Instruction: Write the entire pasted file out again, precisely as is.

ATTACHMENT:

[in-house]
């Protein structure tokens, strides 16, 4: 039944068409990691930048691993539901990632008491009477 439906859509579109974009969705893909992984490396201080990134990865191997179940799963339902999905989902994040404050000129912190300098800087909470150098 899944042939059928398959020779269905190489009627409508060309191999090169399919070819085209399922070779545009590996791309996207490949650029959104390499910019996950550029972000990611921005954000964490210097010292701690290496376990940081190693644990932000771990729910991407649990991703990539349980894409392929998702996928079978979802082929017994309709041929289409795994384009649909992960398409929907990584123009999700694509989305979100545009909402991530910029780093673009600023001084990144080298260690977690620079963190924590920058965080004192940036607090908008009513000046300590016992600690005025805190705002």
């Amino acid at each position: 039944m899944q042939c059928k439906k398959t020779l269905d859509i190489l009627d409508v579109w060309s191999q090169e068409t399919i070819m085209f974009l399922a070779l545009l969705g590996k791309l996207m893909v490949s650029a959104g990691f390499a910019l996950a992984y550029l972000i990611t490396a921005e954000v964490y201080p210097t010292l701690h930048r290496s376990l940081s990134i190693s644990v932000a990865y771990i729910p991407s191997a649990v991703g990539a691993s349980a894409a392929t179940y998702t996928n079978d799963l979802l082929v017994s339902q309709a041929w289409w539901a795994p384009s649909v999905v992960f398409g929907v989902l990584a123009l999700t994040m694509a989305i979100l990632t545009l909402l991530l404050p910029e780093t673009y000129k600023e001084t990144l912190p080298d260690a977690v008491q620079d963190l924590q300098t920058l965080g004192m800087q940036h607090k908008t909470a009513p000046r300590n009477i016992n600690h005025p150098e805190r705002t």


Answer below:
[in-house]
């Protein structure tokens, strides 16, 4: 039944068409990691930048691993539901990632008491009477 439906859509579109974009969705893909992984490396201080990134990865191997179940799963339902999905989902994040404050000129912190300098800087909470150098 899944042939059928398959020779269905190489009627409508060309191999090169399919070819085209399922070779545009590996791309996207490949650029959104390499910019996950550029972000990611921005954000964490210097010292701690290496376990940081190693644990932000771990729910991407649990991703990539349980894409392929998702996928079978979802082929017994309709041929289409795994384009649909992960398409929907990584123009999700694509989305979100545009909402991530910029780093673009600023001084990144080298260690977690620079963190924590920058965080004192940036607090908008009513000046300590016992600690005025805190705002």
């Amino acid at each position: 039944m899944q042939c059928k439906k398959t020779l269905d859509i190489l009627d409508v579109w060309s191999q090169e068409t399919i070819m085209f974009l399922a070779l545009l969705g590996k791309l996207m893909v490949s650029a959104g990691f390499a910019l996950a992984y550029l972000i990611t490396a921005e954000v964490y201080p210097t010292l701690h930048r290496s376990l940081s990134i190693s644990v932000a990865y771990i729910p991407s191997a649990v991703g990539a691993s349980a894409a392929t179940y998702t996928n079978d799963l979802l082929v017994s339902q309709a041929w289409w539901a795994p384009s649909v999905v992960f398409g929907v989902l990584a123009l999700t994040m694509a989305i979100l990632t545009l909402l991530l404050p910029e780093t673009y000129k600023e001084t990144l912190p080298d260690a977690v008491q620079d963190l924590q300098t920058l965080g004192m800087q940036h607090k908008t909470a009513p000046r300590n009477i016992n600690h005025p150098e805190r705002t």